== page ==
August Tip: Appetite

When I worked at Boeing, you could always count on some new initiative being foisted on us as the newest way to improve, engage or sell. They might be directed at our customers or at employees. Compared to old-timers, I was almost gullible in granting some validity to each new campaign. But the longer I was there, the less I believed each new enthusiastically launched idea.

I remember one of the yearly and almost instantly abandoned marketing ploys was aimed at determining how to develop a customer’s ‘Appetite’ for our product.

The word and the concept niggled at me. I knew that in health care, having a good appetite was a good thing. A good appetite in babies, invalids and other who needed care was a sign of hope and possible improvement. “She still enjoys her food…” is a sentence I and others use as we watch friends and family in health crises.

However, for me, and for many women I know, the word ‘Appetite,’ when applied to food intake, is fraught. We can feel watched and judged when we demonstrate that we have a ‘Good’ appetite. We feel it whether we carry extra weight or not – according to a constantly changing standard of what we should weigh or how we should look. Demonstrating too great an enthusiasm for food can seem unseemly or, in some situations, uncomfortable.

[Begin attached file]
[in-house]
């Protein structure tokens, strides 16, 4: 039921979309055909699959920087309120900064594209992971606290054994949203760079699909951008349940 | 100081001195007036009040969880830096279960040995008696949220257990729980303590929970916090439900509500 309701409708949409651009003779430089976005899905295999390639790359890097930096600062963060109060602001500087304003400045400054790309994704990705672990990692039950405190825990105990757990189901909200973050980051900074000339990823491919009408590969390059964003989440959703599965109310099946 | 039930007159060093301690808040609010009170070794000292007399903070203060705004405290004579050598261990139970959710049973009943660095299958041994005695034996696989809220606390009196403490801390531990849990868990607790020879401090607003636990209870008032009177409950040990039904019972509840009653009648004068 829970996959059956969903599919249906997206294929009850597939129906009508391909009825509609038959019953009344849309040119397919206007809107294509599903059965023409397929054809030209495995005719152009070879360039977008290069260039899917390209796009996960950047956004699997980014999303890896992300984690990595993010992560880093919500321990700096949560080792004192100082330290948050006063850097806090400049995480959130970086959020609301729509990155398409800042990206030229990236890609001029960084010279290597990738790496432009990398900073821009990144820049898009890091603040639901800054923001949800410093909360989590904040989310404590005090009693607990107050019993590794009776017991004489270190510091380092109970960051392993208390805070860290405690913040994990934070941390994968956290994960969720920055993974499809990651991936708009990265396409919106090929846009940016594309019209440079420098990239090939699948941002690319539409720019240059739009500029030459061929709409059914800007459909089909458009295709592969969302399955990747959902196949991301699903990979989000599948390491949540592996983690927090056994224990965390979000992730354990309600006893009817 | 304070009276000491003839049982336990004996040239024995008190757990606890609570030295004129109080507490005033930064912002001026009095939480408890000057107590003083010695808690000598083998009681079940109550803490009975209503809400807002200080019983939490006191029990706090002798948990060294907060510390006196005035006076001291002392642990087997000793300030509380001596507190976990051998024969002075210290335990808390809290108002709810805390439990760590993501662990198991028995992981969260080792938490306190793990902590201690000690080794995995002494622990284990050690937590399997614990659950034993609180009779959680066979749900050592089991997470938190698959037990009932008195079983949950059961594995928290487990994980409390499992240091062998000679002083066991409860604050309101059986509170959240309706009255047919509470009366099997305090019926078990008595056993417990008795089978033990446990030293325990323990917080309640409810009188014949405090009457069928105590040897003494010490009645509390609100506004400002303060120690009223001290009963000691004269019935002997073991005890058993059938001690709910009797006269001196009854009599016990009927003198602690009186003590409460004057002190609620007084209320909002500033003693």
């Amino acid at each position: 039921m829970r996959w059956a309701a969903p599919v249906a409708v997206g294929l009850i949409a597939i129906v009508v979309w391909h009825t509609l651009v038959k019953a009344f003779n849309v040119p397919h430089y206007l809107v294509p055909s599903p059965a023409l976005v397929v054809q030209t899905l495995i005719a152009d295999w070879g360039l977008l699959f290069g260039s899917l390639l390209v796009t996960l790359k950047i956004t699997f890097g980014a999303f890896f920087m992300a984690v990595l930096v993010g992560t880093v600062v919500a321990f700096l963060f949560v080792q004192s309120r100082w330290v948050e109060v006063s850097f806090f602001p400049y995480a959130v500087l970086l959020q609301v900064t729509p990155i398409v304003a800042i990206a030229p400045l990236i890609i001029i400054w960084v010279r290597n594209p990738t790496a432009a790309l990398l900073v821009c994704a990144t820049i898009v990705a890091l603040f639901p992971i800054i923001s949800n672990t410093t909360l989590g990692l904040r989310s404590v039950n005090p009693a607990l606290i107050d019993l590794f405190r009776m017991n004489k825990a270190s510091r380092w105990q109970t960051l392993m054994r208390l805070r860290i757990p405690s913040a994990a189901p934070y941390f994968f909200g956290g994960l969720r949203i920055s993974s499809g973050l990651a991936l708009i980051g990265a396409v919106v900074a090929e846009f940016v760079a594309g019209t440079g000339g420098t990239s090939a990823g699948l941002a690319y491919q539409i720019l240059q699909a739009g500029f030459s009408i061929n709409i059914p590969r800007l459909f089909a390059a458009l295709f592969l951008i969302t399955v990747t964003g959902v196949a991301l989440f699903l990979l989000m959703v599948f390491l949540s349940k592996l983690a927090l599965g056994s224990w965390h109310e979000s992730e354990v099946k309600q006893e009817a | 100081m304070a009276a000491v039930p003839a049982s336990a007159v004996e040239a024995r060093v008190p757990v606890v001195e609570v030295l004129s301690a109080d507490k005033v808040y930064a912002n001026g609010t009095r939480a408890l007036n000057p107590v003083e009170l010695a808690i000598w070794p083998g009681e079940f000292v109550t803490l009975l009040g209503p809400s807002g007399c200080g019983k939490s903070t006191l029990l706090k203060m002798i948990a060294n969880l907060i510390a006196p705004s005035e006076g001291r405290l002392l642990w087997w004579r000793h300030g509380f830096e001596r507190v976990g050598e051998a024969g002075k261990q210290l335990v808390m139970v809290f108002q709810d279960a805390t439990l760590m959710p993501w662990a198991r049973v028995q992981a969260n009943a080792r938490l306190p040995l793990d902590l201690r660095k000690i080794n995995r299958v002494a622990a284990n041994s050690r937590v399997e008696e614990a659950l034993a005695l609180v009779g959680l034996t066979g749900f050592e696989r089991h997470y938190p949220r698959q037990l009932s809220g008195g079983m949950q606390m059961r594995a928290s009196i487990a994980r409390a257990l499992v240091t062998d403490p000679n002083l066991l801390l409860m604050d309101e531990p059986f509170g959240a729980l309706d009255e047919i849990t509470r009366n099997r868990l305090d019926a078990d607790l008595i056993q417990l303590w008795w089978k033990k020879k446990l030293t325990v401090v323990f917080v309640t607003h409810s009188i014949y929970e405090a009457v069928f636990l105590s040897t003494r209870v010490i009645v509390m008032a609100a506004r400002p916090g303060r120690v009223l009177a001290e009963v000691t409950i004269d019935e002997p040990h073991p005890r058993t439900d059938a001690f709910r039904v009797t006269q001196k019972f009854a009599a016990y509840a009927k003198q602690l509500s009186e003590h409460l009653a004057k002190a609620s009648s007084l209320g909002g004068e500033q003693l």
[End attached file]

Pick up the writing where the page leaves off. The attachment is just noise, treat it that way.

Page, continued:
It rarely helps strengthen relationships to make someone else feel defensive about the words they use. Instead, consider using a ‘stealth strategy’ rather than direct confrontation for changing the language commonly used and thus reframing how we think about ourselves. You can say how that word impacts you. For me, when I hear what feels like snide comment about my ‘healthy’ or ‘big’ appetite, I counter by saying I enjoy my food and consider it one of the reliable pleasures in my life.

I might follow by saying that my healthy appetite extends to more than my food. It shows up in the interests I have, the people I want to know, the books I read, the shows I watch.

I do my best not be defensive or apologetic. First, I try not to take the comment as criticism. Then, I counter by asking what they have an appetite for. What makes them happy to ingest in whatever form it shows up.

As is usually the case, people like talking about themselves, often discovering something new in the conversation. Who knows, they might develop an appetite for something they’ve never tried before!